These gluten free sound superb and thank you. I have a bad time with yeast, am not great with more than an egg plus my flax eggs, I also use chia. Needs must!
    I am lucky with nuts and nut butters – yummy.
    More low fat, no egg, yeast or gluten are just perfect for so many now.

  • Laura

    I made them today using Bob’s Red Mill all purpose gluten free flour and the turned out perfectly! I ran out of honey so I ended up using 1/3 of a cup of honey and topped up with applesauce until I reached 3/4 of a cup. They are definitely sweet enough, although I added in a cup of raisins so that probably helped. Thanks for a great recipe!

    Katie Kimball @ Kitchen Stewardship Reply:

    Laura,
    I love how you can almost not follow the recipe and it still turns out! This is my all-time favorite recipe – and thanks for letting us know about the reduced sweetener! :) Katie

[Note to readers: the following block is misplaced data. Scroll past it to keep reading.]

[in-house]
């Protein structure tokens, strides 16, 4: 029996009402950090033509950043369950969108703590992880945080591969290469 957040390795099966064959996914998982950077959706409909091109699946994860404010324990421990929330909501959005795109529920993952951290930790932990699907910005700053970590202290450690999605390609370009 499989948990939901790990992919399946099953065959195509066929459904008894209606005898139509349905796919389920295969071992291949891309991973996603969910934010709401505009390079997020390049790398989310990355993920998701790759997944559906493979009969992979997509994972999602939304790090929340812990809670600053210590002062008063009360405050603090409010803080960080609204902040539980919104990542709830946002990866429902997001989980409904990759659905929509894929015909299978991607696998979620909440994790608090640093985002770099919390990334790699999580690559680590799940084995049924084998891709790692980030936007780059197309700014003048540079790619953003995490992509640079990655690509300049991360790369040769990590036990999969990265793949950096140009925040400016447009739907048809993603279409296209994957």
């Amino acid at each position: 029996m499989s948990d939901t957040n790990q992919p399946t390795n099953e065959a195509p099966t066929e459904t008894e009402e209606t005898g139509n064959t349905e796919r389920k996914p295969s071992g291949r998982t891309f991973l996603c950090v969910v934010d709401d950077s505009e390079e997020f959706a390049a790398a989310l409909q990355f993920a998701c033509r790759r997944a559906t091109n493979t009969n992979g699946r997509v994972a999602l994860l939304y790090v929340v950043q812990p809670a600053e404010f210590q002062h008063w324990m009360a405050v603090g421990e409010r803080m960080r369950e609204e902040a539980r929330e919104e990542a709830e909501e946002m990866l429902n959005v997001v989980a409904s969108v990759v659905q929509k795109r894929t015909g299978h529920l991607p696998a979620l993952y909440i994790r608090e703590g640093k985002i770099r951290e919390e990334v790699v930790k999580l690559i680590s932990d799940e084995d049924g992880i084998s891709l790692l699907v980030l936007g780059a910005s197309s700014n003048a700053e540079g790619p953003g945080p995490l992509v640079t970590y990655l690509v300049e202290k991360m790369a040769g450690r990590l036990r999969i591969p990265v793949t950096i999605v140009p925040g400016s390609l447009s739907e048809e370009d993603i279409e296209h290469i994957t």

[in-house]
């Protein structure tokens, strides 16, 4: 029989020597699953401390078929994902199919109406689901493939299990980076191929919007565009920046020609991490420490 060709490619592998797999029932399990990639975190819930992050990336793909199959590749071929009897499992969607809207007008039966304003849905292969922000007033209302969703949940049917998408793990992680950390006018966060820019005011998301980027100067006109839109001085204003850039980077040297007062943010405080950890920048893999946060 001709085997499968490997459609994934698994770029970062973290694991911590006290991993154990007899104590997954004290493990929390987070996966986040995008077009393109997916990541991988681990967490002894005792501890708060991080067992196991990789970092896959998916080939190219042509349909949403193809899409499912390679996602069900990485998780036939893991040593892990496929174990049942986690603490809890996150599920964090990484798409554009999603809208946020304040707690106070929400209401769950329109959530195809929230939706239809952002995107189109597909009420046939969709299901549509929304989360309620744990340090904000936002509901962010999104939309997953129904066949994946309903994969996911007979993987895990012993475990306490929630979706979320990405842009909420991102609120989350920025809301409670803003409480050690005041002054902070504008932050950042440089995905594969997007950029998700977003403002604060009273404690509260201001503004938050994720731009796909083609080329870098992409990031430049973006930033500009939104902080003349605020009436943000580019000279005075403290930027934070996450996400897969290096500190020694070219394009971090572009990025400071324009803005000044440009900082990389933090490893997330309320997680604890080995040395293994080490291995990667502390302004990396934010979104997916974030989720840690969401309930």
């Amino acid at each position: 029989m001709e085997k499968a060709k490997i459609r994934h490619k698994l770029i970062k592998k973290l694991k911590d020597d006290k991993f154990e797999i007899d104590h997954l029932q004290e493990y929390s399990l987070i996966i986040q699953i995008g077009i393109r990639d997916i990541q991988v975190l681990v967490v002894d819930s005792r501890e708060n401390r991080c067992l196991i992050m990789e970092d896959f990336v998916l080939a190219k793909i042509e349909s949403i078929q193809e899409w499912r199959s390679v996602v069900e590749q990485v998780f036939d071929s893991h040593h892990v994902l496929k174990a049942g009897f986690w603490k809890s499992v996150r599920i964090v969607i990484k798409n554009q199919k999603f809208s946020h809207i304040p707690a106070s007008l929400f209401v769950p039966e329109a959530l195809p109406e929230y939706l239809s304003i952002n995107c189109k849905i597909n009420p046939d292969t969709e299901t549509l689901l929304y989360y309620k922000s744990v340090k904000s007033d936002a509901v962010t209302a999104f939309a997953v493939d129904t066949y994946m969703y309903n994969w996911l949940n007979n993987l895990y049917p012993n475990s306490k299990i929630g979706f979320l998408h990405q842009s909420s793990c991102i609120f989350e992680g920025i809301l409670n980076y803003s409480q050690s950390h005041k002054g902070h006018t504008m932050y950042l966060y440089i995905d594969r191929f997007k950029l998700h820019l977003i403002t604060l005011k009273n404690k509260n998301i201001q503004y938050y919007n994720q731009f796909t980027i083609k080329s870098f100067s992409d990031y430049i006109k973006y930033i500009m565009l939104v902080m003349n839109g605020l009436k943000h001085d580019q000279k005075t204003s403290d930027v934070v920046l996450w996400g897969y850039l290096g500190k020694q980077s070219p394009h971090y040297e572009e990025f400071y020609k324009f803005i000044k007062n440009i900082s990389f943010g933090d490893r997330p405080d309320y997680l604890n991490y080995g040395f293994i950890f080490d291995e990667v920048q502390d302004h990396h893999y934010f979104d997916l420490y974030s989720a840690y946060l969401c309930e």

• Jana

    I made these yesterday morning, and boy were they incredible! Just as fluffy and moist as though they were made with wheat flour, which of course they weren’t. I made a few modifications, according to what I had on hand. Here’s what I did:

    I used 1/3 cup white rice flour + 1/3 cup brown rice flour, 1/2 cup sweet white sorghum flour, and 1/4 cup tapioca starch + 1/4 potato starch (adds tenderness). I used only 1/4 tsp. baking soda and 1 1/2 tsp. baking powder. For the sweetener, I used 1/2 cup coconut sugar, which made the muffins barely sweet, just how we like it. Also, I used whole milk instead of water, and found I needed 1/2 cup to make the batter the right consistency. I also used a tablespoon or two more pumpkin puree since I needed to use up what I had on hand.

    I was so pleased with how they turned out, this will quickly become a family favourite I’m sure! Since I cannot have any gluten now, I am grateful for delicious and well-tested recipes like this! Thank you! :-)